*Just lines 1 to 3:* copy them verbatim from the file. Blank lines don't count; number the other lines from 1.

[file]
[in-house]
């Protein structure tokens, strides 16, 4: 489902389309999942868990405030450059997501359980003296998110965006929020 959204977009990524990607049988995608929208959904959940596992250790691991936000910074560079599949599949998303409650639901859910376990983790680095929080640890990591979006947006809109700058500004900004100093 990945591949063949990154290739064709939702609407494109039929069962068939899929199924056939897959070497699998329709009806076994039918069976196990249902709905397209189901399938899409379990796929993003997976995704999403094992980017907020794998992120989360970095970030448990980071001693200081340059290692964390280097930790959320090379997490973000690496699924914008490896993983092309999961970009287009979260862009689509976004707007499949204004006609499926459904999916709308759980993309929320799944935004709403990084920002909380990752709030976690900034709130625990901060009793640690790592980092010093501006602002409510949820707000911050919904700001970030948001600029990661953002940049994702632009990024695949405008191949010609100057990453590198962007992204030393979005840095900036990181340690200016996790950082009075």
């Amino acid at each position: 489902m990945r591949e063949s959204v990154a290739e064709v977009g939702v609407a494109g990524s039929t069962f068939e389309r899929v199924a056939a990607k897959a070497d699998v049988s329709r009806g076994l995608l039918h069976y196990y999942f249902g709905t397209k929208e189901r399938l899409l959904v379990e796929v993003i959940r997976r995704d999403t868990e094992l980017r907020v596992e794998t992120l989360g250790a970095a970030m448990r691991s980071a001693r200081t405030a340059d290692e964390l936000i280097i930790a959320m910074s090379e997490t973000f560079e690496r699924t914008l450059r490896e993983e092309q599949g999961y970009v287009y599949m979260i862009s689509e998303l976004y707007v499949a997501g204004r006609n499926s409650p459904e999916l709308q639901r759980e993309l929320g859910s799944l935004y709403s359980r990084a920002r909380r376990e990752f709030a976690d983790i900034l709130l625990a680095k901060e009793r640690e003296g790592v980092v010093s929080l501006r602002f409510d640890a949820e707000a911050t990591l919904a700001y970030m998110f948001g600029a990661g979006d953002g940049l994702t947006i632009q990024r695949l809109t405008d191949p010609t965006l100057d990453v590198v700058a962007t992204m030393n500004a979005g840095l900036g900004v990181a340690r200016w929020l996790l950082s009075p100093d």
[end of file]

[in-house]
């Protein structure tokens, strides 16, 4: 489902389309999942868990405030450059997501359980003296998110965006929020 959204977009990524990607049988995608929208959904959940596992250790691991936000910074560079599949599949998303409650639901859910376990983790680095929080640890990591979006947006809109700058500004900004100093 990945591949063949990154290739064709939702609407494109039929069962068939899929199924056939897959070497699998329709009806076994039918069976196990249902709905397209189901399938899409379990796929993003997976995704999403094992980017907020794998992120989360970095970030448990980071001693200081340059290692964390280097930790959320090379997490973000690496699924914008490896993983092309999961970009287009979260862009689509976004707007499949204004006609499926459904999916709308759980993309929320799944935004709403990084920002909380990752709030976690900034709130625990901060009793640690790592980092010093501006602002409510949820707000911050919904700001970030948001600029990661953002940049994702632009990024695949405008191949010609100057990453590198962007992204030393979005840095900036990181340690200016996790950082009075």
């Amino acid at each position: 489902m990945r591949e063949s959204v990154a290739e064709v977009g939702v609407a494109g990524s039929t069962f068939e389309r899929v199924a056939a990607k897959a070497d699998v049988s329709r009806g076994l995608l039918h069976y196990y999942f249902g709905t397209k929208e189901r399938l899409l959904v379990e796929v993003i959940r997976r995704d999403t868990e094992l980017r907020v596992e794998t992120l989360g250790a970095a970030m448990r691991s980071a001693r200081t405030a340059d290692e964390l936000i280097i930790a959320m910074s090379e997490t973000f560079e690496r699924t914008l450059r490896e993983e092309q599949g999961y970009v287009y599949m979260i862009s689509e998303l976004y707007v499949a997501g204004r006609n499926s409650p459904e999916l709308q639901r759980e993309l929320g859910s799944l935004y709403s359980r990084a920002r909380r376990e990752f709030a976690d983790i900034l709130l625990a680095k901060e009793r640690e003296g790592v980092v010093s929080l501006r602002f409510d640890a949820e707000a911050t990591l919904a700001y970030m998110f948001g600029a990661g979006d953002g940049l994702t947006i632009q990024r695949l809109t405008d191949p010609t965006l100057d990453v590198v700058a962007t992204m030393n500004a979005g840095l900036g900004v990181a340690r200016w929020l996790l950082s009075p100093d």